The U.S. Food and Drug Administration (FDA) and the Federal Trade Commission (FTC) are warning companies to stop making unproven claims that their products can treat, cure, and prevent sexually transmitted diseases (STDs), saying the products violate federal law.
Among the products targeted are Medavir, Herpaflor, Viruxo, C-Cure, and Never An Outbreak.
The products, sold online and in retail outlets, have not been evaluated by the FDA for safety and effectiveness. The joint action is the first step in keeping these unproven items from being sold to the public and preventing consumers from being misled.
The companies that received the warning letters claim that their products treat a range of STDs, including herpes, chlamydia, genital warts, HIV, and AIDS. While some of the companies market these products as dietary supplements, they are all drug products under the Federal Food, Drug, and Cosmetic Act, as they are offered for the treatment of disease and may not be introduced into interstate commerce without an FDA-approved new drug application.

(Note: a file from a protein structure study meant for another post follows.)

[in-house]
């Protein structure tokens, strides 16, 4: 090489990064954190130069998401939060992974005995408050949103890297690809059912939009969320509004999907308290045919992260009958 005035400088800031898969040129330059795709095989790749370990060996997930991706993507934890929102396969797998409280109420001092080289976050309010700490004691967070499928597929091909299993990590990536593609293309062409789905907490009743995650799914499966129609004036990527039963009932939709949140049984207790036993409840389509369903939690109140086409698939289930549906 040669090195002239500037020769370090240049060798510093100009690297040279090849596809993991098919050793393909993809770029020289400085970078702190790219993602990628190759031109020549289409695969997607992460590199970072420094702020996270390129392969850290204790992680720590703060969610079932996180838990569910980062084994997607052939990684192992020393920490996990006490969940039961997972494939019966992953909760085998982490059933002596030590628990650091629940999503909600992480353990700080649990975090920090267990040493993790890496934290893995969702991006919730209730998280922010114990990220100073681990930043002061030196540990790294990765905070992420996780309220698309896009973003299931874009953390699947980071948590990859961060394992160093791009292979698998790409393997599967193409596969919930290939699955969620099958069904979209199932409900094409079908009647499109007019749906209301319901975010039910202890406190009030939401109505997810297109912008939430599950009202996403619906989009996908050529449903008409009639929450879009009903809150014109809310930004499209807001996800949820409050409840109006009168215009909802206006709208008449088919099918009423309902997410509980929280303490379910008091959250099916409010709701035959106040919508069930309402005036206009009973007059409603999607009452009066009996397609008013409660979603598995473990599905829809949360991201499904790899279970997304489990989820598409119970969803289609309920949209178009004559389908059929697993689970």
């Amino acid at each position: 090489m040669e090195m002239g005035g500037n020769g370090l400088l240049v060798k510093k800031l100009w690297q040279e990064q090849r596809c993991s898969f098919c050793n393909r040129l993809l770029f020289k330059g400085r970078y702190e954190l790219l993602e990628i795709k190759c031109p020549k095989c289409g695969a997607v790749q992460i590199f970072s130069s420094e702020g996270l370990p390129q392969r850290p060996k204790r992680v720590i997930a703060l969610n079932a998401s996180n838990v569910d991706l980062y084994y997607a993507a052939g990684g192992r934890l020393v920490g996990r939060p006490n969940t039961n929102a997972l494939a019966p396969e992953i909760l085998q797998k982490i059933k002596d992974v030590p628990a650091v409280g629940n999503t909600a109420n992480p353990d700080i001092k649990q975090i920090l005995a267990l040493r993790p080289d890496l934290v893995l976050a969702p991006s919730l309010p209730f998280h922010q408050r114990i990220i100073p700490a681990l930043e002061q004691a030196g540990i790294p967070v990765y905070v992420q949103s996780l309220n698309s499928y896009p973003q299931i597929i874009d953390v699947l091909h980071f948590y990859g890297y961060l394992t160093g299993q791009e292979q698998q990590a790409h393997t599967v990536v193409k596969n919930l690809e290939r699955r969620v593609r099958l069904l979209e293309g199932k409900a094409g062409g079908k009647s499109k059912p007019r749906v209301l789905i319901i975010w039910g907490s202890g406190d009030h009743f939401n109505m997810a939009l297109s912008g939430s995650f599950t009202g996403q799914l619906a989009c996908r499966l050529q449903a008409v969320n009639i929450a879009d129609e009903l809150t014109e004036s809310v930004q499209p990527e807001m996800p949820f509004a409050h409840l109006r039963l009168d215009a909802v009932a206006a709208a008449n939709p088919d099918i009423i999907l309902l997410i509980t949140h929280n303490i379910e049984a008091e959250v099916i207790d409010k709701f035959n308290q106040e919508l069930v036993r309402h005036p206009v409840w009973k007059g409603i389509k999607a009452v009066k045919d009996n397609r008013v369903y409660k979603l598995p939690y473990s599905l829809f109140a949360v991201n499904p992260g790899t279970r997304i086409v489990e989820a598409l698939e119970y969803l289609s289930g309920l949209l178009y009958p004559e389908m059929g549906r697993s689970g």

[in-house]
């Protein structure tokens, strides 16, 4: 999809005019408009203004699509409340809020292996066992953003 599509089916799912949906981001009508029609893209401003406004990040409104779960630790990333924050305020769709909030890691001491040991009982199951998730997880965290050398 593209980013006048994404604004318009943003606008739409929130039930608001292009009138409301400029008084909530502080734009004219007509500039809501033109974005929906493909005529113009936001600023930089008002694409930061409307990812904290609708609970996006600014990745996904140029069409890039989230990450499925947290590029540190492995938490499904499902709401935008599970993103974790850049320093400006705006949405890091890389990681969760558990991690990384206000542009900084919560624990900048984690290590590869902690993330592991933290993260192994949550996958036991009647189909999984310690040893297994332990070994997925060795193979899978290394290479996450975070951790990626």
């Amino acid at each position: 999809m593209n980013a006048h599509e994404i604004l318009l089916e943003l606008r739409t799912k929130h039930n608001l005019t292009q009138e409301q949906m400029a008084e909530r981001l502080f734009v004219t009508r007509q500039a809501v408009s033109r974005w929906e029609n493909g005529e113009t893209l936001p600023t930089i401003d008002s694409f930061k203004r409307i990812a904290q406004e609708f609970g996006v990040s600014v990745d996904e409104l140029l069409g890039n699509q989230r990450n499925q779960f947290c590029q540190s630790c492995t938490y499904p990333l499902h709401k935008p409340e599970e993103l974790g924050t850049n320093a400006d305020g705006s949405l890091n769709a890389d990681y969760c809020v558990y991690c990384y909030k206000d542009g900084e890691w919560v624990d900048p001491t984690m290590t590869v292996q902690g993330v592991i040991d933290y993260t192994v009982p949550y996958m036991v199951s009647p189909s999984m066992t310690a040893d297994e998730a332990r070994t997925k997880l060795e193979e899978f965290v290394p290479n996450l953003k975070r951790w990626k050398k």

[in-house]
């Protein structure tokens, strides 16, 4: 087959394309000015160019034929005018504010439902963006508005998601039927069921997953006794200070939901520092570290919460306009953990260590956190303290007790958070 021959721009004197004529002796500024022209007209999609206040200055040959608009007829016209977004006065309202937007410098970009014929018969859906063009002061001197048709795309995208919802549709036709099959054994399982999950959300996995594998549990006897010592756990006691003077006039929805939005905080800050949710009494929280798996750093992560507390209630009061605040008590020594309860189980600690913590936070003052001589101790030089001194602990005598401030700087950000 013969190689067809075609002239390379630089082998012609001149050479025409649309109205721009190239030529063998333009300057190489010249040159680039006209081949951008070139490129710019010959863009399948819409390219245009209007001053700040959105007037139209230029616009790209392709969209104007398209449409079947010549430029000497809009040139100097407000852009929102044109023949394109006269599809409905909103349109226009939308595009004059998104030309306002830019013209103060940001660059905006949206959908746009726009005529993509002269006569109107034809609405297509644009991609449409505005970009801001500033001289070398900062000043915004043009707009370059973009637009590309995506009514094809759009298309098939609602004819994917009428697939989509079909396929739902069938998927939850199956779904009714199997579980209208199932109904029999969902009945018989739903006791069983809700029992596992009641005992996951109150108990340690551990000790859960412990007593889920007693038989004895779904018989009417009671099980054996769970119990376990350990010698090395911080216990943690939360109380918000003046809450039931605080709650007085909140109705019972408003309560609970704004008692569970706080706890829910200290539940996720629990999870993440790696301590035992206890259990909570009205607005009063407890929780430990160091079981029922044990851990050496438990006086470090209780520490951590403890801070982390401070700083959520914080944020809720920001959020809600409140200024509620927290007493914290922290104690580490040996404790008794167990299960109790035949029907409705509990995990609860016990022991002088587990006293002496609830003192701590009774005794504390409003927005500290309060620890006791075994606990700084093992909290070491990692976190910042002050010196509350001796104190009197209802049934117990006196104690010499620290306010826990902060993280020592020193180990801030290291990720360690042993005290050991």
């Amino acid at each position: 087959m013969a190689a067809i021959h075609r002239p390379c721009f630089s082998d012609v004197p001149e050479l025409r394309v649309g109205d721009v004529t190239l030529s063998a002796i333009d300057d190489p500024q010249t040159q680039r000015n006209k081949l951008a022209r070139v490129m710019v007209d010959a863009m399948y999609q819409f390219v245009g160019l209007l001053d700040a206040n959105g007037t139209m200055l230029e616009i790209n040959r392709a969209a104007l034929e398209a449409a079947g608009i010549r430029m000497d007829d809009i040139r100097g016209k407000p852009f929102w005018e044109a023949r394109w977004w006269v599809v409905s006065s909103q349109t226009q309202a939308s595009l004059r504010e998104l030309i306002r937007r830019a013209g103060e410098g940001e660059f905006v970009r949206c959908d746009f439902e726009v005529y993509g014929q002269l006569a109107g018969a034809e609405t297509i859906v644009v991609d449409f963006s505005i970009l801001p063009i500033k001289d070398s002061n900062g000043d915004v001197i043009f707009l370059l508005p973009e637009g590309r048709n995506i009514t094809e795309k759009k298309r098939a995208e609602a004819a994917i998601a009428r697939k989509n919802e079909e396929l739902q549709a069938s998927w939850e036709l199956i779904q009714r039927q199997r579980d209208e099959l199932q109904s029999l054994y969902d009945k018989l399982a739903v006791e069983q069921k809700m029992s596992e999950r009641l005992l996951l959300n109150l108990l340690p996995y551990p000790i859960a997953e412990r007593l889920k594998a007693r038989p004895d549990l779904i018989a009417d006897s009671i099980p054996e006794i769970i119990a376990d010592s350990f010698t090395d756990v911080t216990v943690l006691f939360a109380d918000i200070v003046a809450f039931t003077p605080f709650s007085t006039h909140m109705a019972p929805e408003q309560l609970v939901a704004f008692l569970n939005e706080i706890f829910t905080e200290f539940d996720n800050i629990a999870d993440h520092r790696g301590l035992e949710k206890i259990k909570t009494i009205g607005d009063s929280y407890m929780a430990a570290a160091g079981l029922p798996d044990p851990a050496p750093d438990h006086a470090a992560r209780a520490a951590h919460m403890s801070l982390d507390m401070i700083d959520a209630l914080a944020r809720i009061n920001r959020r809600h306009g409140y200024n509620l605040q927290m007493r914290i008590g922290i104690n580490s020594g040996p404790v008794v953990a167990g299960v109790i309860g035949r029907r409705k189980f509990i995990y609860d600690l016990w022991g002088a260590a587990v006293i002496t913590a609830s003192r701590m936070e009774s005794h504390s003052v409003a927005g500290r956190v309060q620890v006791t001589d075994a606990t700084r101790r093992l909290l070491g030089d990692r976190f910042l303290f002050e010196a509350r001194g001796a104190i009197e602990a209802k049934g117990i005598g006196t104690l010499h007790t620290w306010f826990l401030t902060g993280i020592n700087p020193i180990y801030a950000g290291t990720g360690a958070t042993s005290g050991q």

“These products are dangerous because they are targeted to patients with serious conditions, where treatment options proven to be safe and effective are available,” said Deborah M. Autor, director of the Office of Compliance in FDA’s Center for Drug Evaluation and Research. “Consumers who buy these products may not seek the medical attention they need and could spread infections to sexual partners.”
Further, under the Federal Trade Commission Act it is illegal to make such unsubstantiated treatment claims.
“These companies are on notice that advertising health benefits that are not supported by rigorous scientific evidence violates the FTC Act,” said David Vladeck, director of the FTC’s Bureau of Consumer Protection. “They also should know that health scams that endanger public health will not be tolerated.”
Consumers should be aware that there are no over-the-counter or online drugs or dietary supplements available to treat or prevent STDs. Appropriate treatment of STDs can only occur under the supervision of a health care professional. There are many FDA-approved medications available for treating these conditions, but they do require a prescription.
“Our Warning Letters give these firms time to voluntarily comply with the law,” said Dara Corrigan, the FDA’s associate commissioner for regulatory affairs. “The FDA will continue to take aggressive enforcement action against firms that market false treatments or cures that may lead to significant public health consequences.”
The Warning Letters inform the companies that they have 15 days to notify the FDA of the steps they have taken to correct the violations cited. Failure to do so may result in legal action, including seizure and injunction, or criminal prosecution.